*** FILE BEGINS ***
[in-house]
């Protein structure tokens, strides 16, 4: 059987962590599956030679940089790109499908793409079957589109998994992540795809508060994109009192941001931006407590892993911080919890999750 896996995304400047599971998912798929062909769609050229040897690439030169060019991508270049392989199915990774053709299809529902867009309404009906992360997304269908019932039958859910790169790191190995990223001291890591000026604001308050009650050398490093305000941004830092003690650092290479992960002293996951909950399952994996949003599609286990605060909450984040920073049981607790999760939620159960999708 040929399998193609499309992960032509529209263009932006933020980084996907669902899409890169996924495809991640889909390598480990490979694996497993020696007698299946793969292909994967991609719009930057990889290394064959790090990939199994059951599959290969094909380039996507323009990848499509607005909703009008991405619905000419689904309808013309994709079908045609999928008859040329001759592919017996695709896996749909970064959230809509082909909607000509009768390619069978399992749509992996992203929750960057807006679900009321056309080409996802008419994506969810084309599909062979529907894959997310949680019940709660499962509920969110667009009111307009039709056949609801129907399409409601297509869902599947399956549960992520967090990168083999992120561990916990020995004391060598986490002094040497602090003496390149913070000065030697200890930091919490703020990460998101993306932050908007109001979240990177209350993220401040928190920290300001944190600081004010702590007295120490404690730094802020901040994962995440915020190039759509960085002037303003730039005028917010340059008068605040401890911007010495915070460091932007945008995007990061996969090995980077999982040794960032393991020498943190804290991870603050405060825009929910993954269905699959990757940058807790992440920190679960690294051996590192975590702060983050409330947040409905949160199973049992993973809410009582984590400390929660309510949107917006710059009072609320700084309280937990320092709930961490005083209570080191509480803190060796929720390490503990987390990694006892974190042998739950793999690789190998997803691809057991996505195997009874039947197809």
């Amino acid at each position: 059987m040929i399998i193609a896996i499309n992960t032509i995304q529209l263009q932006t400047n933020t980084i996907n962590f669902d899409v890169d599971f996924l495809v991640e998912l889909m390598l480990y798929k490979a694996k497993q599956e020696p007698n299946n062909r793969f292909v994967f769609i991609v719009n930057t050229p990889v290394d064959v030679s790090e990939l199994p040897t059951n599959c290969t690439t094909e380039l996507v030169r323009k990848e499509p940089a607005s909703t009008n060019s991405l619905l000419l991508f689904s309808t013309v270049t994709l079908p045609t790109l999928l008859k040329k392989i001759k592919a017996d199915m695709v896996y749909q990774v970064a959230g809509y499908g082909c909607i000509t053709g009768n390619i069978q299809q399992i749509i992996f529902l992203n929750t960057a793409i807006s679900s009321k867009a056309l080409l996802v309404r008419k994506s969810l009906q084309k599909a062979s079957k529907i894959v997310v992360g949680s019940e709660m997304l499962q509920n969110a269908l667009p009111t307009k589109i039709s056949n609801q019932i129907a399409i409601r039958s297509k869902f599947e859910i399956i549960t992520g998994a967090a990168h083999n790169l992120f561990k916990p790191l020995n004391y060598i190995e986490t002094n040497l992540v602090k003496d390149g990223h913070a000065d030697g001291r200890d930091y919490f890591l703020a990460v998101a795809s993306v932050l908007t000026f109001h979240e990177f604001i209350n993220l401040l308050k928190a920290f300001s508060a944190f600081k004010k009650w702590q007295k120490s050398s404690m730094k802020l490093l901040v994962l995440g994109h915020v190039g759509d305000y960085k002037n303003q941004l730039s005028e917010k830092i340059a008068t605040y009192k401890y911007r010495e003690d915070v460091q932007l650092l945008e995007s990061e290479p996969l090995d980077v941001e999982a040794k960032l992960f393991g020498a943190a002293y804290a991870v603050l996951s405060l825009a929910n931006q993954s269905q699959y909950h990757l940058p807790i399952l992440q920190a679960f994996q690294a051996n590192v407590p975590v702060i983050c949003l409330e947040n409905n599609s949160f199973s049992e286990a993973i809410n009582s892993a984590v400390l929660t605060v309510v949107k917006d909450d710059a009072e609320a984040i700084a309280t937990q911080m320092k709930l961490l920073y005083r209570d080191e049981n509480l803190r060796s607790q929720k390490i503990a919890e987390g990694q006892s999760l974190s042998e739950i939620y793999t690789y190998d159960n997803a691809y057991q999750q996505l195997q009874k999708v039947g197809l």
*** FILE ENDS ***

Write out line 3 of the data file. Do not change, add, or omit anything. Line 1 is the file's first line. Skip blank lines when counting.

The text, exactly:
């Amino acid at each position: 059987m040929i399998i193609a896996i499309n992960t032509i995304q529209l263009q932006t400047n933020t980084i996907n962590f669902d899409v890169d599971f996924l495809v991640e998912l889909m390598l480990y798929k490979a694996k497993q599956e020696p007698n299946n062909r793969f292909v994967f769609i991609v719009n930057t050229p990889v290394d064959v030679s790090e990939l199994p040897t059951n599959c290969t690439t094909e380039l996507v030169r323009k990848e499509p940089a607005s909703t009008n060019s991405l619905l000419l991508f689904s309808t013309v270049t994709l079908p045609t790109l999928l008859k040329k392989i001759k592919a017996d199915m695709v896996y749909q990774v970064a959230g809509y499908g082909c909607i000509t053709g009768n390619i069978q299809q399992i749509i992996f529902l992203n929750t960057a793409i807006s679900s009321k867009a056309l080409l996802v309404r008419k994506s969810l009906q084309k599909a062979s079957k529907i894959v997310v992360g949680s019940e709660m997304l499962q509920n969110a269908l667009p009111t307009k589109i039709s056949n609801q019932i129907a399409i409601r039958s297509k869902f599947e859910i399956i549960t992520g998994a967090a990168h083999n790169l992120f561990k916990p790191l020995n004391y060598i190995e986490t002094n040497l992540v602090k003496d390149g990223h913070a000065d030697g001291r200890d930091y919490f890591l703020a990460v998101a795809s993306v932050l908007t000026f109001h979240e990177f604001i209350n993220l401040l308050k928190a920290f300001s508060a944190f600081k004010k009650w702590q007295k120490s050398s404690m730094k802020l490093l901040v994962l995440g994109h915020v190039g759509d305000y960085k002037n303003q941004l730039s005028e917010k830092i340059a008068t605040y009192k401890y911007r010495e003690d915070v460091q932007l650092l945008e995007s990061e290479p996969l090995d980077v941001e999982a040794k960032l992960f393991g020498a943190a002293y804290a991870v603050l996951s405060l825009a929910n931006q993954s269905q699959y909950h990757l940058p807790i399952l992440q920190a679960f994996q690294a051996n590192v407590p975590v702060i983050c949003l409330e947040n409905n599609s949160f199973s049992e286990a993973i809410n009582s892993a984590v400390l929660t605060v309510v949107k917006d909450d710059a009072e609320a984040i700084a309280t937990q911080m320092k709930l961490l920073y005083r209570d080191e049981n509480l803190r060796s607790q929720k390490i503990a919890e987390g990694q006892s999760l974190s042998e739950i939620y793999t690789y190998d159960n997803a691809y057991q999750q996505l195997q009874k999708v039947g197809l």